Shropshire-based kitman Pat Frost drives thousands of miles to help keep England running smoothly. He invited Steve Madeley to muck in on this week’s epic road-trip to Poland.
Sunday, 2.15pm: Pat Frost arrives in Brierley Hill to collect his newest passenger as we begin our marathon drive to Eastern Europe. We have more than 1,000 miles between us and England’s World Cup qualifier in Warsaw.
The Albion kitman whose company, J&F Transport, helps keep England moving across the globe, has had a busy day already.
Having been on hand for England’s win against San Marino the previous evening, he has offloaded the used kit from the Wembley game at FA kit headquarters in Staffordshire and loaded up new kit for both training and the match in Poland.
Mark Simkin, England’s lead kitman – a Wolves fan from Staffordshire – has made Pat’s life easier by preparing the kit weeks in advance.
“Mark is unbelievable,” Pat tells me as our journey begins. “All I had to do was drop off the kit from San Marino and the new stuff was all folded, packed and ready for me to load up. He has to cater for 23 players and up to 40 staff for training and matches in England and abroad and it’s all done with military precision. He never forgets a thing.”
4.10pm: We arrive at England’s team hotel near Watford.
The team’s area of the hotel is almost deserted but head physio Gary Lewin has left instructions for several boxes of equipment and a consignment of mobile treatment tables to be transported to Poland.
With all of the kit on board, we head for the Channel Tunnel and Pat, who hails from Telford, reveals how he got involved with England.
Having been hired to transport equipment for the women’s team he was asked by then-manager Mo Marley to ‘muck in’ with the kitmen. From there, his company’s involvement grew and it now transports equipment for all of England’s teams, from seniors to schoolboys.
The England experience would also lead eventually to Pat being chosen to replace long-serving Baggies kitman Dave Matthews following his retirement. Working for Albion – the team he has followed man and boy – is now Pat’s full-time job, but he continues to run his business and help out England.
6.30pm: With darkness now descending we arrive at Folkestone and the Eurotunnel terminal.
So why, I ask as we travel under the English Channel, do the FA not fly the kit along with the team?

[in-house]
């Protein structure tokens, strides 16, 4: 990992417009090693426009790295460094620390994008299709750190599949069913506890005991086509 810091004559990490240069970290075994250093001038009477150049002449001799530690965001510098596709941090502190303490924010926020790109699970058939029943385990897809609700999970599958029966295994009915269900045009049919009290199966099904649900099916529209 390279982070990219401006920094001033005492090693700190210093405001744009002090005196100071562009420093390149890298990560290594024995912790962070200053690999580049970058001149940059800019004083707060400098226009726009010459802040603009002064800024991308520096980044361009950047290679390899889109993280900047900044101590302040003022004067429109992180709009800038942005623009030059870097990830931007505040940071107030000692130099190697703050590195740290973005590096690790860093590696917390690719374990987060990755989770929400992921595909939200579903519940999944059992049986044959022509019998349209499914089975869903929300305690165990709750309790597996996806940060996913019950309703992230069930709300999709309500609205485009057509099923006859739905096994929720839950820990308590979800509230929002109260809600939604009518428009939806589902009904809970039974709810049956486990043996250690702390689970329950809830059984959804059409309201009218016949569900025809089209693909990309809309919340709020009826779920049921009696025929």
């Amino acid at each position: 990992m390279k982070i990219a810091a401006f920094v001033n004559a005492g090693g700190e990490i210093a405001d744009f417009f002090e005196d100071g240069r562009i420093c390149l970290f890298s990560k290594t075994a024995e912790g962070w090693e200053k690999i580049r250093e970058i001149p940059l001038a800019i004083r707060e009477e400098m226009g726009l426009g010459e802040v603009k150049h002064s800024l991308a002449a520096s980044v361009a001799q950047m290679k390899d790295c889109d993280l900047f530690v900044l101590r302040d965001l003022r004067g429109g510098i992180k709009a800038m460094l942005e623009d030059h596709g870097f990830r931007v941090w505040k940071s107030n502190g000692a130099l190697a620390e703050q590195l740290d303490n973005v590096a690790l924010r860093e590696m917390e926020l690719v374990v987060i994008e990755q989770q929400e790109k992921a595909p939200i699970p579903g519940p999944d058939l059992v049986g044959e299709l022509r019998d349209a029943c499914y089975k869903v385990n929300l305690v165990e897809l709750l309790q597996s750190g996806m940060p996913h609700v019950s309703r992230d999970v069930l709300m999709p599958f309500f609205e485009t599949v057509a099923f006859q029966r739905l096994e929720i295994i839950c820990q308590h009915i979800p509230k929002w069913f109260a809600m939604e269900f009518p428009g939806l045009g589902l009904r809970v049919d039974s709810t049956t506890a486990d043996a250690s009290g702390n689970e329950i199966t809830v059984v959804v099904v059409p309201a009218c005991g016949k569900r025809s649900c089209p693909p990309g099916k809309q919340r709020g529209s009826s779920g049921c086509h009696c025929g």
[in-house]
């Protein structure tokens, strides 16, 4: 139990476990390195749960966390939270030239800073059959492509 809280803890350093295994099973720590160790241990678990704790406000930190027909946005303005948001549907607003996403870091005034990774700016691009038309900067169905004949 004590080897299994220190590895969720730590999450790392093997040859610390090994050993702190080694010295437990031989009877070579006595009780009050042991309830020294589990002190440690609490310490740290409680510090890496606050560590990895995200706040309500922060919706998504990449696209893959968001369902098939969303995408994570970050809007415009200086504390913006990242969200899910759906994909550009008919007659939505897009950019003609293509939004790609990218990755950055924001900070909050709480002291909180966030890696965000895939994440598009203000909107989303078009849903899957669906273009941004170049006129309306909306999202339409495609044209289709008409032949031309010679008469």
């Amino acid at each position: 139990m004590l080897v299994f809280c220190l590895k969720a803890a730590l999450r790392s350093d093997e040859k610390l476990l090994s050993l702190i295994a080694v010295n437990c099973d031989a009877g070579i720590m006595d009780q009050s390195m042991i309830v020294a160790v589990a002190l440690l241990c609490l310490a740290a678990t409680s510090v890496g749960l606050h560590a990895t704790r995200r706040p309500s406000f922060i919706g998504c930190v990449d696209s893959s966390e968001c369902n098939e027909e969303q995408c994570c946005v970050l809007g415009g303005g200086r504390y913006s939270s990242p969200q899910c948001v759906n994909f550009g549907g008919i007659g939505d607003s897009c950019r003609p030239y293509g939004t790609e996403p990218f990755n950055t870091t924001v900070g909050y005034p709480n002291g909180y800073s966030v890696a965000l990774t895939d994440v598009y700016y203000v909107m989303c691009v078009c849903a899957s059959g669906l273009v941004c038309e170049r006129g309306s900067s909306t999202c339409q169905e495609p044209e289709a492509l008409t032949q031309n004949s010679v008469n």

“There are a couple of reasons,” Pat explains. “One is that some of the airports the team land at won’t take the bigger planes that would carry all of the kit. But the main reason is that they want everything there, waiting for them at their hotel, when they arrive.”
8.30pm local time: We arrive on French soil and complete the first couple of hours before finding a hotel near the Belgian city of Antwerp. The time is 11pm.
Monday, 8am: We leave Antwerp and make for the Dutch border. We enter the Netherlands after around an hour and are soon into Germany.
11.45am: The journey is going well, but minor roadworks have closed the autobahn towards Hanover, meaning a short detour towards Dortmund. Then an accident means another brief delay.
The setbacks cost us around 30 minutes. The scale of the journey is beginning to become clear, but a chat with Pat puts things into context. He has driven to Moldova and Belarus with kit for England teams.
“The furthest I have driven is Turkey,” he recalls.
3.30pm: We finally reach the outskirts of the Frankfurt Oder and cross the border into Poland. Thankfully, a newly-completed toll motorway across the country makes the final leg of the journey easier than it once was. Warsaw is still 300 miles away.
8.15pm: Finally, after 1,100 miles, six countries and more than 15 hours on the road, we arrive in Warsaw and make our way into the city centre, locating the England hotel.
Five huge trolley-loads of kit are pushed from the van, into the building and, via lifts, into luxury hotel rooms. Aside from shirts, shorts and socks, our cargo includes two skips of football boots, boxes and bags of medical equipment, folding massage tables, crates of energy drinks and even the printing machines with which Mark will add names and numbers to match shirts once Roy Hodgson picks his team.
Monday, 1pm: The team are not due in Warsaw by plane until lunchtime. But the work resumes as we are summoned to the team hotel to collect the kit needed for the evening’s training session. We turn up just as the FA convoy arrives from the airport under police escort, with the team coach followed by a staff minibus, cars for dignitaries – and another huge van of kit.
3.30pm: We arrive at Warsaw’s national stadium where, after a brief heated debate between our Polish guide and gate security, we are led to the players’ entrance.
Pat, Mark and other FA staff unload the van and lay out shirts, shorts, socks, boots, towels and other kit, ready for the players.
I, meanwhile, check the pressure of the 29 training balls to be used in the session. Having ticked off each one at 12psi, I hold my breath hope there have been no mistakes!
7.30pm: Training has been completed and, once the players have boarded the team coach, Mark, Pat and the team set about clearing up. Boots and some of the medical kit are left locked up in the dressing room but there is plenty that might be needed back at the hotel in Warsaw, so the van is loaded again.
9.30pm: The kit is unloaded back at the hotel.
Matchday arrived today and, once more, we were expecting another late start and an even later finish. We were due to collect match kit from the hotel at lunchtime and deliver it to the stadium, where Mark will lay it out well in advance of the players’ arrival at 7.30pm.
Once they have departed for the airport when the match concludes at around 11pm, Pat’s work will begin again.